Brooklyn-based Kurt Perschke, 46, brainstormed deep into the night 15 years ago, dropping design after design of complex shapes over black and white photocopies. Nothing felt quite right. He was working on a public arts commission for the Arts in Transit program in St. Louis where he lived and taught at the time. Though in his youth the Chicago-native envisioned maybe becoming a wildlife biologist or a psychologist — his mom wanted him to be an architect — he got an MFA in ceramics sculpture from Rochester Institute of Technology in 1997. Thereafter, Perschke built a reputation due to his persistence with multiple media, including ceramic, glass, steel, inflatable, video, collage and set design for dance.
Red Ball Project
Finally, on a whim and a bit exasperated, while continuing sketches for the Arts in Transit commission, Perschke drew something much simpler. It was a giant red sphere smushed beneath an overpass in a bland part of the city. The absurdity – the “risk” – of it – made him laugh. It was only then that he had the “ah ha” moment, or rather the “ha ha” moment, and he felt he was onto something.
“It shifted when I stopped trying to make an idea fit in the space verses making it about the space,” Perschke said.
Eventually, the enormous red ball was constructed — from river raft material, about 15’ high and 250 lbs — and installed in that location in 2001, kicking off the RedBall Project, now possibly one of the world’s longest rolling public arts projects in history, already bouncing through over 25 cities around the planet and bestowed a national award from Americans for the Arts Public Art Network.
Perschke can spend at least a year prior “talking to” and scouting cities before wedging the inflatable ball into surprising public places. In this context, the ball feels like dream symbolism, transcending an otherwise ordinary and ubiquitous shape: inspiring, fascinating or maybe maddening. The interaction with others is why it is referred to as a performance, and tilts into urban interventionism.
While Perschke said RedBall is not really subversive, he acknowledged the perceived line between street art and graffiti is sometimes blurred, and that both have their appeal. And the ball has been on both sides, such as in Barcelona where he says the project really got kicked off as he and cohorts moved it around illegally aside from the spot legally funded by Barcelona Museum of Contemporary Art.
“Illegal street art feels dangerous, feels sexy, and sometimes it feels satisfying, but you could only get on the Sydney Harbour Bridge with permission,” Perschke said.
Without going into budget specifics, Perschke said RedBall fees include boarding for a crew of 5-9 people at times for up to two weeks on site. (The whole team includes a photographer, project manager, film crew, outreach coordinator, etc.) He also added sponsorship does not always come from cities’ downtown associations or arts councils. In fact, in one case it was a private individual.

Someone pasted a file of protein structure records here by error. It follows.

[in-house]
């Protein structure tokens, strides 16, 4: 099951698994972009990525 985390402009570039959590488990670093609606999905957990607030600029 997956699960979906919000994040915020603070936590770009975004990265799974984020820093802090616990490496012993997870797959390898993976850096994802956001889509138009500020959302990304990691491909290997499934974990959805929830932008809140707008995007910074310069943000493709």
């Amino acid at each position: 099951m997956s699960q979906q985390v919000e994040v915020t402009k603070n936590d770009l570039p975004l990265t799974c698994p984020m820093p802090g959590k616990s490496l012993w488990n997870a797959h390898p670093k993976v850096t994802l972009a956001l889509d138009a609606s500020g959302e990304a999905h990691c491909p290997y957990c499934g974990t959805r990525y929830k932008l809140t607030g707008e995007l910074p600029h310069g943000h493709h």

Of course, RedBall Project also has attracted (probable) copycats. Some — like the individual(s) who put the large red ball in the tree in Houston — Perschke’s left alone, but corporations, he has not. On the basis of intellectual property rights, he took on Edenred in 2013 for use of a large red ball in a promotional campaign, and in 2014 he accused Shell Oil of appropriating his idea too. Both settled out of court and discontinued their campaigns.
“It’s really an issue of intention,” Perschke said. “I’m not going to chase them all, but when it’s used commercially (or) detrimental to me, I have to protect it,” Perschke said.
Like intellectual/conceptual property, value and merit are age old topics that can irk both artists, critics and bystanders. But in most cases, when people feel inconvenienced by the placement of RedBall, Perschke said since it’s not directly aggressive, the ball kind of “gets away with it because it’s so tongue-in-cheek.”
The experience in every city is different, and mishaps — like unforeseen construction at a pre-approved installation site in Paris or the ball coming loose in downtown Toledo — are inevitably encountered.
“… The ball is a prop in the performance. It’s the reason people gather; the ball is facilitating. But the real piece is their experience. You meet people, take pictures, have conversations. The zone around the ball is what it’s about,” Perschke said.
RedBall stimulates movement and laughter, and provokes thought or disruption from the norm.
“Cities are really exciting places to work in. Cities are alive, they need to be played with. A super exciting part of the piece is being able to travel; thinking about what it means to perceive your place and be open to play. It is an invitation, not telling people what to do,” Perschke said.
At the end of the day, it’s hard to ignore a big red ball in your path, and sometimes you just have to squeeze it.